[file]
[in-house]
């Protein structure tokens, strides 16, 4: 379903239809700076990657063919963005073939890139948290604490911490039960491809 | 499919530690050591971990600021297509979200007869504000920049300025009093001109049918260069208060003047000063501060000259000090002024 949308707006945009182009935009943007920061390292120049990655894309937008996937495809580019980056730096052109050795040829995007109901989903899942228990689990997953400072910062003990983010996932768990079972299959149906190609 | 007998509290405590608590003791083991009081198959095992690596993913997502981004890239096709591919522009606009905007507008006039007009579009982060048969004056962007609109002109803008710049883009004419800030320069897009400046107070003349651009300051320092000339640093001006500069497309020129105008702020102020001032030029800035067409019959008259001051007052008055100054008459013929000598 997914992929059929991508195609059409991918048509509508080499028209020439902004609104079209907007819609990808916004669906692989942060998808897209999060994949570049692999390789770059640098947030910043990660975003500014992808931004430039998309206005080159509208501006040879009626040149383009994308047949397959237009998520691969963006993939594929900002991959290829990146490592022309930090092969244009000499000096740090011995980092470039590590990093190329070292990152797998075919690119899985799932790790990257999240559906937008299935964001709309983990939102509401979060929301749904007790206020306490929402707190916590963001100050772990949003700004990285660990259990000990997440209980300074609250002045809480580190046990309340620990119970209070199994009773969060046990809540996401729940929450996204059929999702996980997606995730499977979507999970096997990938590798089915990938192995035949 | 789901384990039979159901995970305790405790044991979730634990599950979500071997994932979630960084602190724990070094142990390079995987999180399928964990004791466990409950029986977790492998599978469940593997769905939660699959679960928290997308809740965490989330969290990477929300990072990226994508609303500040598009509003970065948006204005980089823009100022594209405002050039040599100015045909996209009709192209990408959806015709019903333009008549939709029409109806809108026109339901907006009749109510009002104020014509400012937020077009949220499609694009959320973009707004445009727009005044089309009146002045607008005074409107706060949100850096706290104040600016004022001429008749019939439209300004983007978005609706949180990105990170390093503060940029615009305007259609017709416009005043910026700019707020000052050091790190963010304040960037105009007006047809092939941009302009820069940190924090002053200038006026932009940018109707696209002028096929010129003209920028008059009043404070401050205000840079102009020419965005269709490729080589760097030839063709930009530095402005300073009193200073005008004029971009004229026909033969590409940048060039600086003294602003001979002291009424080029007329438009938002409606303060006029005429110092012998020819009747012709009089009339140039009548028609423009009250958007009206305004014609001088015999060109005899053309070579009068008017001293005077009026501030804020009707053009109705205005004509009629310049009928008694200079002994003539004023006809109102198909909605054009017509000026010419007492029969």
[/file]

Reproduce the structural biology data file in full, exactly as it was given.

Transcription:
[in-house]
């Protein structure tokens, strides 16, 4: 379903239809700076990657063919963005073939890139948290604490911490039960491809 | 499919530690050591971990600021297509979200007869504000920049300025009093001109049918260069208060003047000063501060000259000090002024 949308707006945009182009935009943007920061390292120049990655894309937008996937495809580019980056730096052109050795040829995007109901989903899942228990689990997953400072910062003990983010996932768990079972299959149906190609 | 007998509290405590608590003791083991009081198959095992690596993913997502981004890239096709591919522009606009905007507008006039007009579009982060048969004056962007609109002109803008710049883009004419800030320069897009400046107070003349651009300051320092000339640093001006500069497309020129105008702020102020001032030029800035067409019959008259001051007052008055100054008459013929000598 997914992929059929991508195609059409991918048509509508080499028209020439902004609104079209907007819609990808916004669906692989942060998808897209999060994949570049692999390789770059640098947030910043990660975003500014992808931004430039998309206005080159509208501006040879009626040149383009994308047949397959237009998520691969963006993939594929900002991959290829990146490592022309930090092969244009000499000096740090011995980092470039590590990093190329070292990152797998075919690119899985799932790790990257999240559906937008299935964001709309983990939102509401979060929301749904007790206020306490929402707190916590963001100050772990949003700004990285660990259990000990997440209980300074609250002045809480580190046990309340620990119970209070199994009773969060046990809540996401729940929450996204059929999702996980997606995730499977979507999970096997990938590798089915990938192995035949 | 789901384990039979159901995970305790405790044991979730634990599950979500071997994932979630960084602190724990070094142990390079995987999180399928964990004791466990409950029986977790492998599978469940593997769905939660699959679960928290997308809740965490989330969290990477929300990072990226994508609303500040598009509003970065948006204005980089823009100022594209405002050039040599100015045909996209009709192209990408959806015709019903333009008549939709029409109806809108026109339901907006009749109510009002104020014509400012937020077009949220499609694009959320973009707004445009727009005044089309009146002045607008005074409107706060949100850096706290104040600016004022001429008749019939439209300004983007978005609706949180990105990170390093503060940029615009305007259609017709416009005043910026700019707020000052050091790190963010304040960037105009007006047809092939941009302009820069940190924090002053200038006026932009940018109707696209002028096929010129003209920028008059009043404070401050205000840079102009020419965005269709490729080589760097030839063709930009530095402005300073009193200073005008004029971009004229026909033969590409940048060039600086003294602003001979002291009424080029007329438009938002409606303060006029005429110092012998020819009747012709009089009339140039009548028609423009009250958007009206305004014609001088015999060109005899053309070579009068008017001293005077009026501030804020009707053009109705205005004509009629310049009928008694200079002994003539004023006809109102198909909605054009017509000026010419007492029969």